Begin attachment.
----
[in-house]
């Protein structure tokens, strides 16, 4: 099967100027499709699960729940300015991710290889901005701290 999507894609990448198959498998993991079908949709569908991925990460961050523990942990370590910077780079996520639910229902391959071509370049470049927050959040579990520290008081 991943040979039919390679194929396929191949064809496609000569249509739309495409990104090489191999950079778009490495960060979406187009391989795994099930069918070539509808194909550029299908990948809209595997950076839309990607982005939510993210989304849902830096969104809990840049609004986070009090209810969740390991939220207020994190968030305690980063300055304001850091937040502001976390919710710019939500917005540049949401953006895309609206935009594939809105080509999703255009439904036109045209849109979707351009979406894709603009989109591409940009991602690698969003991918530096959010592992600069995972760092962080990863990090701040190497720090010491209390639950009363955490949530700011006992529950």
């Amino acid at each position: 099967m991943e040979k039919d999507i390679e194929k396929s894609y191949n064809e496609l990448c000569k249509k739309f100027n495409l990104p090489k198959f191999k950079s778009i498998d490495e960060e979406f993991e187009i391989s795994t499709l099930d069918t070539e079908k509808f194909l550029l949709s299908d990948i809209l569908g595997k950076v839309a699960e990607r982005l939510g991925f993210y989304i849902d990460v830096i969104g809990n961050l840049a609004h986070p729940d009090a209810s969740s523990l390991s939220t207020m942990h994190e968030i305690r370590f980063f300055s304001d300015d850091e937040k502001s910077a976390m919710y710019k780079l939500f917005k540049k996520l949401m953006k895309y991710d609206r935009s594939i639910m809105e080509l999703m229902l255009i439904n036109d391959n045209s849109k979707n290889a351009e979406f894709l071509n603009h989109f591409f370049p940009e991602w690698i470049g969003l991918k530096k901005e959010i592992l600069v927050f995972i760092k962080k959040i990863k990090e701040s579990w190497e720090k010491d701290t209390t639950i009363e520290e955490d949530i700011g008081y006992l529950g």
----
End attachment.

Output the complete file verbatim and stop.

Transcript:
[in-house]
């Protein structure tokens, strides 16, 4: 099967100027499709699960729940300015991710290889901005701290 999507894609990448198959498998993991079908949709569908991925990460961050523990942990370590910077780079996520639910229902391959071509370049470049927050959040579990520290008081 991943040979039919390679194929396929191949064809496609000569249509739309495409990104090489191999950079778009490495960060979406187009391989795994099930069918070539509808194909550029299908990948809209595997950076839309990607982005939510993210989304849902830096969104809990840049609004986070009090209810969740390991939220207020994190968030305690980063300055304001850091937040502001976390919710710019939500917005540049949401953006895309609206935009594939809105080509999703255009439904036109045209849109979707351009979406894709603009989109591409940009991602690698969003991918530096959010592992600069995972760092962080990863990090701040190497720090010491209390639950009363955490949530700011006992529950």
């Amino acid at each position: 099967m991943e040979k039919d999507i390679e194929k396929s894609y191949n064809e496609l990448c000569k249509k739309f100027n495409l990104p090489k198959f191999k950079s778009i498998d490495e960060e979406f993991e187009i391989s795994t499709l099930d069918t070539e079908k509808f194909l550029l949709s299908d990948i809209l569908g595997k950076v839309a699960e990607r982005l939510g991925f993210y989304i849902d990460v830096i969104g809990n961050l840049a609004h986070p729940d009090a209810s969740s523990l390991s939220t207020m942990h994190e968030i305690r370590f980063f300055s304001d300015d850091e937040k502001s910077a976390m919710y710019k780079l939500f917005k540049k996520l949401m953006k895309y991710d609206r935009s594939i639910m809105e080509l999703m229902l255009i439904n036109d391959n045209s849109k979707n290889a351009e979406f894709l071509n603009h989109f591409f370049p940009e991602w690698i470049g969003l991918k530096k901005e959010i592992l600069v927050f995972i760092k962080k959040i990863k990090e701040s579990w190497e720090k010491d701290t209390t639950i009363e520290e955490d949530i700011g008081y006992l529950g």